from the Huffington Post.
The words "government takeover" were originally injected into the discourse by Frank Luntz in the early stages of the health care reform process and have been repeated in the pejorative sense by Republicans across the board.
Despite the fact that thousands of Americans die every month from a lack of affordable health insurance, the Republicans have argued that the government isn't allowed to "takeover" the industry. It goes without saying that the president wasn't proposing any such thing and, in fact, publicly denounced single-payer health insurance, but okay. The Republicans truly believe the health care reform bill is socialism and a total takeover of the industry. It's not.
Likewise, the Republicans and tea party people have been screeching about the bailouts. They insist that the banks and financial institutions (and GM) should have been allowed to fail, rather than receiving emergency loans from the government in order to, at the time, prevent the American economy from being dragged down along with these institutions had they not been hoisted with an infusion of cash.
Speaking of which, the Republicans also loudly opposed the recovery bill, which included, as a total dollar amount, the biggest middle class tax cut in American history as well as a considerable amount of funding for the states. Yet the Republicans, once again, screeched about state's rights and tried to block the funding.
In his response to the president's first address to a joint session of Congress, Governor Bobby Jindal of Louisiana famously mocked such obviously hilarious things as volcano monitoring in the recovery bill. Volcanoes? Why should we monitor those?
The dominant centerpiece to all of this outrage has been the Republican idea that the states and the free market should be left alone to deal with problems and crises on its own without "socialist" -- or even "communist" depending on which AM radio station you listen to -- interference from big government and our America-hating president. No government takeovers. Freedom! Liberty! And no stupid volcano thingees also.
Americans dying from a lack of health insurance? Too bad. No government takeover. The economy about to sink into a second Great Depression? Too bad. No government takeover. The Earth growing warmer due to the burning of fossil fuels? Too bad. No government takeover.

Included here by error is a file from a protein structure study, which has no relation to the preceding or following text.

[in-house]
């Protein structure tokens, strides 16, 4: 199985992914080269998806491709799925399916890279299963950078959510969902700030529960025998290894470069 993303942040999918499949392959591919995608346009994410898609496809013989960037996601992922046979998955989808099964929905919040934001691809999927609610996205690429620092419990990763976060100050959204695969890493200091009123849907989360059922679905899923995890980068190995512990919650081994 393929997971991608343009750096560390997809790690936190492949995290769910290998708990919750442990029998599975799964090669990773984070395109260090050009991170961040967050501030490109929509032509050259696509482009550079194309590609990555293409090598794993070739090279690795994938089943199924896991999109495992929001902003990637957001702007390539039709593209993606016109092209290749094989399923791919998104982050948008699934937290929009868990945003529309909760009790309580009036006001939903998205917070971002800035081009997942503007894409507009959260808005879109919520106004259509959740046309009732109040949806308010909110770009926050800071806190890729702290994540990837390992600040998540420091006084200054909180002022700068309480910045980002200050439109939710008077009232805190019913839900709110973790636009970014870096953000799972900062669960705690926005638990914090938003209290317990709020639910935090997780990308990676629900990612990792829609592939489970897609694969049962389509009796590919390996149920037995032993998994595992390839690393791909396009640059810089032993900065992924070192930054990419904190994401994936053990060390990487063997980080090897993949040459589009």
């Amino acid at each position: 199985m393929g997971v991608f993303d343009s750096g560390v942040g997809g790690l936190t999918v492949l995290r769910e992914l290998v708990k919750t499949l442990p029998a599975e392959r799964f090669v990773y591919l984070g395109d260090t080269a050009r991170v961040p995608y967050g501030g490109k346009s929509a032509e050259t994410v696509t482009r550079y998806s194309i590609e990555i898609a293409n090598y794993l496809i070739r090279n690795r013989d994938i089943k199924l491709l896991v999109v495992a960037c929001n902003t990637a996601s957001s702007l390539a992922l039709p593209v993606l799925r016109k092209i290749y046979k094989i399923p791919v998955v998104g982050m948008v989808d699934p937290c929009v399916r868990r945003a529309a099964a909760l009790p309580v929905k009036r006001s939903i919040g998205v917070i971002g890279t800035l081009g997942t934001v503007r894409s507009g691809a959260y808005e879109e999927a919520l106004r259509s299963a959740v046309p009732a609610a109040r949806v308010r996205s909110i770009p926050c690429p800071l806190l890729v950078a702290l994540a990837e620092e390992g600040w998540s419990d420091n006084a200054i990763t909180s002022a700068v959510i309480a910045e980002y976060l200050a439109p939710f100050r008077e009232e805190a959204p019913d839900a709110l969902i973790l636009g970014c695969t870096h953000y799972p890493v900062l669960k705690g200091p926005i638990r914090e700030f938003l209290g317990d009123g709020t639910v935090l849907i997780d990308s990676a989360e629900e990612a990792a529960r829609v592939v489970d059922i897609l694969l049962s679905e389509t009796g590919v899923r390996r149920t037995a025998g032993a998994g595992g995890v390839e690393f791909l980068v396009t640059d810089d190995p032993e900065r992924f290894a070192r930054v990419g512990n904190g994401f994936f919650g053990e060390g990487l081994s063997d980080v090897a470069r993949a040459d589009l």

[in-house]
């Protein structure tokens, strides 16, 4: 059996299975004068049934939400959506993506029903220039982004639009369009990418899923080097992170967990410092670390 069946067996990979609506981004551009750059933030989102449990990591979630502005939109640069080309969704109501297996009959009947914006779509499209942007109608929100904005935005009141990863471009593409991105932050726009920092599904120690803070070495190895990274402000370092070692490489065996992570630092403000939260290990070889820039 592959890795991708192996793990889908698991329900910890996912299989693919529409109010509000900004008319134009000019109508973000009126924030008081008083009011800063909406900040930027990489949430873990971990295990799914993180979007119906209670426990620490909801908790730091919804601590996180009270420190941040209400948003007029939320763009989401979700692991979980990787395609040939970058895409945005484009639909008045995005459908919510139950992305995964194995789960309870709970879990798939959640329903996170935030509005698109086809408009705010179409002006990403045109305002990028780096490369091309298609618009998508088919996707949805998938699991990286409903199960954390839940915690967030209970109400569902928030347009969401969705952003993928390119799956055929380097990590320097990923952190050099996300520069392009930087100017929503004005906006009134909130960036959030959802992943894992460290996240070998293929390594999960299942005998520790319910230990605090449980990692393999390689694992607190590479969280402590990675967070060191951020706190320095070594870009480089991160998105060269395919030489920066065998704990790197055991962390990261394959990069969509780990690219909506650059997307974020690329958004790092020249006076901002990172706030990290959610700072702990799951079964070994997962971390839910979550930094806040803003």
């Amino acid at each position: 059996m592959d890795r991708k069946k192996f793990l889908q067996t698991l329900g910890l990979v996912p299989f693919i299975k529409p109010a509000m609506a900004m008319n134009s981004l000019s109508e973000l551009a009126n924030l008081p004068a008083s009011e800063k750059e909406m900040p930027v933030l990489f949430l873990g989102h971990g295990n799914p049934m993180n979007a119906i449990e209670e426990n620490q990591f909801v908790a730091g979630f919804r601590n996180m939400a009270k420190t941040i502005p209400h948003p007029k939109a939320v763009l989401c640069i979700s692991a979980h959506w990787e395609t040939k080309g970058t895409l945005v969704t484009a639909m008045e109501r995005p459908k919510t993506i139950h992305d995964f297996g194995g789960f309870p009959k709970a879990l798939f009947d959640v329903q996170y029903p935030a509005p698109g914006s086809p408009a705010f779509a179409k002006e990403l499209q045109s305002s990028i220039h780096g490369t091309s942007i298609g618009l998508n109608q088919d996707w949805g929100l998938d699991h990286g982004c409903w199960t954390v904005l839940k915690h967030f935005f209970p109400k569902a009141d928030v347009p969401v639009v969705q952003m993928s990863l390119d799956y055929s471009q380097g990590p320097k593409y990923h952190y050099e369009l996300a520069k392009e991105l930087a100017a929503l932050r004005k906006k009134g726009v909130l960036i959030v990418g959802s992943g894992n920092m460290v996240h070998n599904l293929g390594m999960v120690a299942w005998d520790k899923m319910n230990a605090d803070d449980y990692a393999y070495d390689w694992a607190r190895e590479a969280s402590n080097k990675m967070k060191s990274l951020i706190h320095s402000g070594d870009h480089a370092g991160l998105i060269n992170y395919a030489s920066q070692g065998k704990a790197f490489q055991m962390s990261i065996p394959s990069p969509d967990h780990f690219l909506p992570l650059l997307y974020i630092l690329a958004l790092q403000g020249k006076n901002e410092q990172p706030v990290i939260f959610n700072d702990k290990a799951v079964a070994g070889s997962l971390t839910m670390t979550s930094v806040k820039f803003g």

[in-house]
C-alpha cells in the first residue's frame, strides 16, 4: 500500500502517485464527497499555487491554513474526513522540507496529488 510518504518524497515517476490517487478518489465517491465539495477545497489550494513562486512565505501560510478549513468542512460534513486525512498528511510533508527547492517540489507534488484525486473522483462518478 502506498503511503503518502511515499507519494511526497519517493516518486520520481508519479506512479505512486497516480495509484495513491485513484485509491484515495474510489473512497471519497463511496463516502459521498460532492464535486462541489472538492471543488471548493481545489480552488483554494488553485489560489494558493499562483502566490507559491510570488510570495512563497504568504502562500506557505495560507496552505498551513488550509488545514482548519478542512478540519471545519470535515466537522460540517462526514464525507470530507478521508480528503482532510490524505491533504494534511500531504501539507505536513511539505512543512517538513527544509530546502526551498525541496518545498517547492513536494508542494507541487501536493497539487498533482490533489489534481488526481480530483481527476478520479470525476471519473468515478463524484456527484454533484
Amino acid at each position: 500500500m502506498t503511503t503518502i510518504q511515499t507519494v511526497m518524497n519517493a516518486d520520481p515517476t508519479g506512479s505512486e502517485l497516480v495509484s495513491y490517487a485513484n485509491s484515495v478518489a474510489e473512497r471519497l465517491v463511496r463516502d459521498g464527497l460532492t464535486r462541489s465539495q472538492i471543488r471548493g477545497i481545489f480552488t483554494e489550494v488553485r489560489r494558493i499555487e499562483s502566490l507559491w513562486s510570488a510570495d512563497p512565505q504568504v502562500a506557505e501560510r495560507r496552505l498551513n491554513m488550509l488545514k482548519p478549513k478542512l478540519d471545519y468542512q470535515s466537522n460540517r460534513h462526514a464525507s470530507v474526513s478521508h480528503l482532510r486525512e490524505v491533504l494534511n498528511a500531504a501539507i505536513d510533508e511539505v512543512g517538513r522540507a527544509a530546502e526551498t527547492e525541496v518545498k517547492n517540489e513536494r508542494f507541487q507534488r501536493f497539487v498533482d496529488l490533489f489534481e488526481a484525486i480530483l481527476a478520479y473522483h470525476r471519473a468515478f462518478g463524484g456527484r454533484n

That is until last month.
A major corporation, not unlike General Motors or Bank of America or WellPoint, failed to properly outfit one of its deep-water oil drilling platforms with the proper failsafe mechanisms and a chain reaction of death and destruction ensued. The Transocean Deepwater-Horizon oil rig, leased by British Petroleum, exploded and eventually sank 5,000 feet to the bottom of the Gulf of Mexico, snapping its drilling riser in several places which, consequently, is spewing black gushers of oil into the ocean at a rate of upwards of a million gallons per day.
And suddenly all of these state's rights, anti-government takeover Republicans are demanding a government takeover of the capping and cleanup process. (If only someone had blasted uninsured Americans in the face with reddish-brown crude oil, the health care reform bill might have received a few Republican votes.)
Bobby Jindal, the state's rights small government governor who tried to block stimulus money from entering Louisiana (though it didn't stop him from eventually accepting giant checks during photo-ops), is demanding that the federal government take over the handling of the disaster.
Jindal said in his now infamous TV address, "Instead of monitoring volcanoes, what Congress should be monitoring is the eruption of spending in Washington, D.C."
But now, with a different kind of eruption 25 miles off the shores of Louisiana, Jindal can't walk past an open microphone without begging for the federal government's help in cleaning up BP's mess. A government takeover of a private corporation's mess for the sake of protecting American jobs and natural resources? Sounds not unlike the justification for the recovery bill and the bailouts.
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